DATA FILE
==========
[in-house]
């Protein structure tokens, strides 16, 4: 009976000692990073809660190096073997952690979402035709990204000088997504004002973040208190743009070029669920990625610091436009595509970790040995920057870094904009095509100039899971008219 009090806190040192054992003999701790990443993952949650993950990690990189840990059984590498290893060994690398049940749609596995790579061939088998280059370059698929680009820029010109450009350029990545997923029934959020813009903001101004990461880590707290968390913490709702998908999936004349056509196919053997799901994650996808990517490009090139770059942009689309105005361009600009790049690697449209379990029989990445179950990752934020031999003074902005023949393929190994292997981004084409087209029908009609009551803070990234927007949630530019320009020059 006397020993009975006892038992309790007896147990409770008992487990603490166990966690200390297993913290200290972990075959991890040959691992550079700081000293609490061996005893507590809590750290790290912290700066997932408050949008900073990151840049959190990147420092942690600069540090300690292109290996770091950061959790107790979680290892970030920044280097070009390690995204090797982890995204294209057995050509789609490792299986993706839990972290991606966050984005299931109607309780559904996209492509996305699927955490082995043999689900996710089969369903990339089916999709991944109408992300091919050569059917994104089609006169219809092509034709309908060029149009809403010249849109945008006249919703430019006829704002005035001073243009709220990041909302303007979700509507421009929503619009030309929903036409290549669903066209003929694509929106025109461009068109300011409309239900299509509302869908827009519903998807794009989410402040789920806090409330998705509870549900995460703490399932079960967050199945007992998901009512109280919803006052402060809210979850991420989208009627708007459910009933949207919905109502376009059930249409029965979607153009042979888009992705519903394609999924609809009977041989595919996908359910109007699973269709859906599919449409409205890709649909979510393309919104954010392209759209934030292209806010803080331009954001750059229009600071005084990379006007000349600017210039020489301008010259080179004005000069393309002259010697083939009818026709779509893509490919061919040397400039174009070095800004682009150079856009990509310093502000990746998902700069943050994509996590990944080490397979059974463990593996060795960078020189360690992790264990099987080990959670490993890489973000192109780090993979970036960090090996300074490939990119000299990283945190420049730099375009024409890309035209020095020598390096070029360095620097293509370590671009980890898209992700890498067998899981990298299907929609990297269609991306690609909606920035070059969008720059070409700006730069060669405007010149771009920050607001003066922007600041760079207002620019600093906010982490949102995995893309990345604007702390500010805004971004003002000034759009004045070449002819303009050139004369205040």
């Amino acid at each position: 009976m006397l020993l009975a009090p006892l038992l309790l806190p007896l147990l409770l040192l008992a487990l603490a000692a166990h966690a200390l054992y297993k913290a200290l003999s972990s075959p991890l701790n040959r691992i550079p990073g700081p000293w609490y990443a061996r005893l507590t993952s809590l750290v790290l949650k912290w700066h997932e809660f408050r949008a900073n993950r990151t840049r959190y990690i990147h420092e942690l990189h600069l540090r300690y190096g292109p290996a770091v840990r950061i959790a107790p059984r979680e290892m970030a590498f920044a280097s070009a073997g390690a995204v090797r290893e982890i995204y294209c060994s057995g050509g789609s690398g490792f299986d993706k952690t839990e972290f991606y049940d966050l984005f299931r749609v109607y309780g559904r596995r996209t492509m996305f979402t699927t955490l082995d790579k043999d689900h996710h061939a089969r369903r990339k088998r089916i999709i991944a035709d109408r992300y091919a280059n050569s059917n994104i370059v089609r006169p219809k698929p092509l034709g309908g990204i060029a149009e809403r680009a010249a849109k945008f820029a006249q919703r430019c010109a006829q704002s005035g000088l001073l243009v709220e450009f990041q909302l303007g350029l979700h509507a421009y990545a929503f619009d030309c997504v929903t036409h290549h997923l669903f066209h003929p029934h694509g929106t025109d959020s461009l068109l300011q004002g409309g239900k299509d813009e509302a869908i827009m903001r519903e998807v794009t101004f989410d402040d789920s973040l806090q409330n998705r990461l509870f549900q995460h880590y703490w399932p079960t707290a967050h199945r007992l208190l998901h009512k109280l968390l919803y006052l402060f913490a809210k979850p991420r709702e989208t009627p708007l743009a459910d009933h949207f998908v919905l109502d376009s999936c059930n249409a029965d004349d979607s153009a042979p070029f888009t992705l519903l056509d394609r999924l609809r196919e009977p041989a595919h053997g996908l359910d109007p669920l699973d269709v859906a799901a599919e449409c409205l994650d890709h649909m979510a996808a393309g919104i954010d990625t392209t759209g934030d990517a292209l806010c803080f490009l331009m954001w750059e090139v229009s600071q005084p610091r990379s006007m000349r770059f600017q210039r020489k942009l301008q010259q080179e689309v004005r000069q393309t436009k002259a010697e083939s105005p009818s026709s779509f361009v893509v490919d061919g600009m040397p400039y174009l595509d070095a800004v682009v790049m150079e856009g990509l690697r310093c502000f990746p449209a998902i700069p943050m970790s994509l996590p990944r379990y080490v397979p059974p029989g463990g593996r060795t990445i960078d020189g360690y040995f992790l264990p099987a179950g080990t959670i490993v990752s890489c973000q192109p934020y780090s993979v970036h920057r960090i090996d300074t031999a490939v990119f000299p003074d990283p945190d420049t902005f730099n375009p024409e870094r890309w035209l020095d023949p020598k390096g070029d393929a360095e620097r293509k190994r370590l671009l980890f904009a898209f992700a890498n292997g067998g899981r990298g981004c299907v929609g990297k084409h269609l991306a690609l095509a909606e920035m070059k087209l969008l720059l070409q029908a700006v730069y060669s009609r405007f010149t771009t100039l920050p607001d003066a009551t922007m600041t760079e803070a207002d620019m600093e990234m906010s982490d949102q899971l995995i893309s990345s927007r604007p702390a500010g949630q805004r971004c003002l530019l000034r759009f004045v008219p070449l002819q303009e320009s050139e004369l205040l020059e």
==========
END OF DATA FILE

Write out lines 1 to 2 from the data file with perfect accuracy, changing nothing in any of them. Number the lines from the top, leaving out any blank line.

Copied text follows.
[in-house]
């Protein structure tokens, strides 16, 4: 009976000692990073809660190096073997952690979402035709990204000088997504004002973040208190743009070029669920990625610091436009595509970790040995920057870094904009095509100039899971008219 009090806190040192054992003999701790990443993952949650993950990690990189840990059984590498290893060994690398049940749609596995790579061939088998280059370059698929680009820029010109450009350029990545997923029934959020813009903001101004990461880590707290968390913490709702998908999936004349056509196919053997799901994650996808990517490009090139770059942009689309105005361009600009790049690697449209379990029989990445179950990752934020031999003074902005023949393929190994292997981004084409087209029908009609009551803070990234927007949630530019320009020059 006397020993009975006892038992309790007896147990409770008992487990603490166990966690200390297993913290200290972990075959991890040959691992550079700081000293609490061996005893507590809590750290790290912290700066997932408050949008900073990151840049959190990147420092942690600069540090300690292109290996770091950061959790107790979680290892970030920044280097070009390690995204090797982890995204294209057995050509789609490792299986993706839990972290991606966050984005299931109607309780559904996209492509996305699927955490082995043999689900996710089969369903990339089916999709991944109408992300091919050569059917994104089609006169219809092509034709309908060029149009809403010249849109945008006249919703430019006829704002005035001073243009709220990041909302303007979700509507421009929503619009030309929903036409290549669903066209003929694509929106025109461009068109300011409309239900299509509302869908827009519903998807794009989410402040789920806090409330998705509870549900995460703490399932079960967050199945007992998901009512109280919803006052402060809210979850991420989208009627708007459910009933949207919905109502376009059930249409029965979607153009042979888009992705519903394609999924609809009977041989595919996908359910109007699973269709859906599919449409409205890709649909979510393309919104954010392209759209934030292209806010803080331009954001750059229009600071005084990379006007000349600017210039020489301008010259080179004005000069393309002259010697083939009818026709779509893509490919061919040397400039174009070095800004682009150079856009990509310093502000990746998902700069943050994509996590990944080490397979059974463990593996060795960078020189360690992790264990099987080990959670490993890489973000192109780090993979970036960090090996300074490939990119000299990283945190420049730099375009024409890309035209020095020598390096070029360095620097293509370590671009980890898209992700890498067998899981990298299907929609990297269609991306690609909606920035070059969008720059070409700006730069060669405007010149771009920050607001003066922007600041760079207002620019600093906010982490949102995995893309990345604007702390500010805004971004003002000034759009004045070449002819303009050139004369205040």